6) Practice sightreading at least once a week, if it’s not already part of your routine.
There are few tricks to getting better at sightreading. You just have to do it; preferably with a metronome. I like to pick something that is a little easier than the hardest thing I am capable of, so don’t go pulling out the Hohe Schule and expect glory. I like Lee’s Melodious Studies, anything Schroeder, maybe some Dotzauer. Pick a medium sized section, set the metronome to a non threatening pace, observe the key signature and scan the page for exciting things like accidentals, key/meter changes, rests, and most important, zesty rhythms. Even if you don’t know how a rhythm should sound, the key is starting each measure on time. If you are able to do just that, you may unintentionally play complex rhythms correctly. Do not let yourself stop or go back to correct anything! This is sightreading, and it is a different skillset to sharpen. My students can all repeat my mantra on this one: It is more important to know where you are in the piece than play the right notes. The wrong note in the right place is infinitely more relevant and welcome in an ensemble than the right note in the wrong place. It is after all, still wrong, with the additional bonus of not knowing where on earth the rest of the ensemble is.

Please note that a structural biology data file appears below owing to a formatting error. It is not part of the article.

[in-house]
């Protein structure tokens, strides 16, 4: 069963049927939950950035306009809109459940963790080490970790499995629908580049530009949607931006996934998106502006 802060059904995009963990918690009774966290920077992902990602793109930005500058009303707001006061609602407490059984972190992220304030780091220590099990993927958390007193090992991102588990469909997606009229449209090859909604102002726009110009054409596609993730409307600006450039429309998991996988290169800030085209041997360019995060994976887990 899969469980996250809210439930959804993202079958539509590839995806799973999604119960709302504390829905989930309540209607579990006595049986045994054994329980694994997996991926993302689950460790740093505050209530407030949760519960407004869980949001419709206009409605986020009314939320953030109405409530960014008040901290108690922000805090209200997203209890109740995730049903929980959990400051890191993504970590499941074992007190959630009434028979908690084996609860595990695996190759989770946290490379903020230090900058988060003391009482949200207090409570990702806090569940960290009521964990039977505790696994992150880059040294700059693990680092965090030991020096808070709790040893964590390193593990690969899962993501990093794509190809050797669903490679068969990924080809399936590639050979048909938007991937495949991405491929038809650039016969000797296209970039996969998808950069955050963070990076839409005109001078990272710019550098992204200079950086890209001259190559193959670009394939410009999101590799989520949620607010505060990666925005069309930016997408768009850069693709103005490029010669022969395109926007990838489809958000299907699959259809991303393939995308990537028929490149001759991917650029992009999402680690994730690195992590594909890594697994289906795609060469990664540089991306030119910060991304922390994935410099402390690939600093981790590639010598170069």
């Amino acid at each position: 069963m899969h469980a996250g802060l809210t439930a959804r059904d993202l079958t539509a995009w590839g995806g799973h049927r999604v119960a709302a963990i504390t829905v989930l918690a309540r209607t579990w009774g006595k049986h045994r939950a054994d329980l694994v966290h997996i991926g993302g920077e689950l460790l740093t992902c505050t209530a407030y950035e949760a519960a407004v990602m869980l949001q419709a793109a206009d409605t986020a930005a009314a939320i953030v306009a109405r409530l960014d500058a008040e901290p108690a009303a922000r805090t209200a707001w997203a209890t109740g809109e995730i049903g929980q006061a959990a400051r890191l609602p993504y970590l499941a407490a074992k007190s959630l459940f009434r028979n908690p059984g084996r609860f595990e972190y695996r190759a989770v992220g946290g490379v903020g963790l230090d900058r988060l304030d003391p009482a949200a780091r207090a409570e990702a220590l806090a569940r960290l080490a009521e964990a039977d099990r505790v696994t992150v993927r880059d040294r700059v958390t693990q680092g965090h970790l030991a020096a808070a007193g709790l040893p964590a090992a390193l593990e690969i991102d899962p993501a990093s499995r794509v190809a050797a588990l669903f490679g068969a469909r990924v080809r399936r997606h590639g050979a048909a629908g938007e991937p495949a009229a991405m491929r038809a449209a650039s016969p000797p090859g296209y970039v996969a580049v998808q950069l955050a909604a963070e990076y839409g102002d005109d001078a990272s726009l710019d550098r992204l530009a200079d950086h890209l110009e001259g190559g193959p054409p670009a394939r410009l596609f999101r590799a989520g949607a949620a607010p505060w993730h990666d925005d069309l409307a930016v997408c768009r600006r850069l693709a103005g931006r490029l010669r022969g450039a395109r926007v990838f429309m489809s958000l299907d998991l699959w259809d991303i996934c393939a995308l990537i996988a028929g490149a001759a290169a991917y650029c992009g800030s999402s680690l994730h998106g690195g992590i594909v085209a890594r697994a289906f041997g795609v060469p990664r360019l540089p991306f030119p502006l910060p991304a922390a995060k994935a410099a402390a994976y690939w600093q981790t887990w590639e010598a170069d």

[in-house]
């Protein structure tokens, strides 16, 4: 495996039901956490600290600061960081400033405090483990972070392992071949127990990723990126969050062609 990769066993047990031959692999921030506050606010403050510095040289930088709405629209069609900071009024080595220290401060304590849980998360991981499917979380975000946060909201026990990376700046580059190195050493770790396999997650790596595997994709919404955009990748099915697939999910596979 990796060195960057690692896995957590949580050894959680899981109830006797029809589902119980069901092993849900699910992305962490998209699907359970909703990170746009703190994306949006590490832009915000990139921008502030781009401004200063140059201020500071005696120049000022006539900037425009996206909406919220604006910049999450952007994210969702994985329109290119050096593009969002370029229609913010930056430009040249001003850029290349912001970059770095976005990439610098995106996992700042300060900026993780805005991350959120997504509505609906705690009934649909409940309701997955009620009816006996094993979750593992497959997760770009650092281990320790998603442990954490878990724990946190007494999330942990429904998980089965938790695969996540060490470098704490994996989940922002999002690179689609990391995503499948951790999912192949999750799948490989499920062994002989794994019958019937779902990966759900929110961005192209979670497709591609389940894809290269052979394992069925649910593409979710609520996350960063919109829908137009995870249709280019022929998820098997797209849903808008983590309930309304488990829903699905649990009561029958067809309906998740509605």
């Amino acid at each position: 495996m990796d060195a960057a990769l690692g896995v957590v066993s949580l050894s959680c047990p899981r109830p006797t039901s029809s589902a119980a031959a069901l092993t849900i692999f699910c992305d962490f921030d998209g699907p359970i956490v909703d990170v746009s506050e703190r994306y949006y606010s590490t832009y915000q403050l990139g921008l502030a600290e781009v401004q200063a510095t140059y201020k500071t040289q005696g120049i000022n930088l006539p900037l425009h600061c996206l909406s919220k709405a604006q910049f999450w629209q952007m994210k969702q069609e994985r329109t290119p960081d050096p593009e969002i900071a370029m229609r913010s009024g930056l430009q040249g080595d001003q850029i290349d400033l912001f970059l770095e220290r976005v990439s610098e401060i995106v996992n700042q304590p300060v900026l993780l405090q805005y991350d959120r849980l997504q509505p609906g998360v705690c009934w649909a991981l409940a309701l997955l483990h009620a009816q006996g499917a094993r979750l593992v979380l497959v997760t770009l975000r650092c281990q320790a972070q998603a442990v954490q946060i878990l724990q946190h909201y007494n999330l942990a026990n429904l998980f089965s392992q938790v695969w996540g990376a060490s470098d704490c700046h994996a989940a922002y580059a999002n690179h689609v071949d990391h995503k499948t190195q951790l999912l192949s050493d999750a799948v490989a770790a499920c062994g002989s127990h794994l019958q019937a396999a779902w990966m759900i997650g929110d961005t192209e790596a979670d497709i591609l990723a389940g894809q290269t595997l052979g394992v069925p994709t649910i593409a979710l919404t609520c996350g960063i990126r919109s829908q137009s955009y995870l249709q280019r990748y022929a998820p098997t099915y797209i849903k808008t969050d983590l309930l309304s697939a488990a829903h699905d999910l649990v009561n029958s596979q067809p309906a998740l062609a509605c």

Hope everyone is having a wonderful Christmastime. This morning I had to scrape ice from my car and let it warm up!
Oh yes, thanks for the reminder about the “Don’t Stop and Fix It”
Guilty as charged 🙂
Hi Emily! Happy 2009!!!! I’ve been away visiting family and all sorts of neglectful on your blog (doesn’t mean I don’t care! lol). Question – as a relative beginner (about a year into this) still working in first position, do you still recommend site reading easy pieces? I think it’s a great idea, but I notice that when I site read, my intonation tends to suffer (b/c I’m concentrating on site reading!). I still like to site read, but wanted to get your thoughts.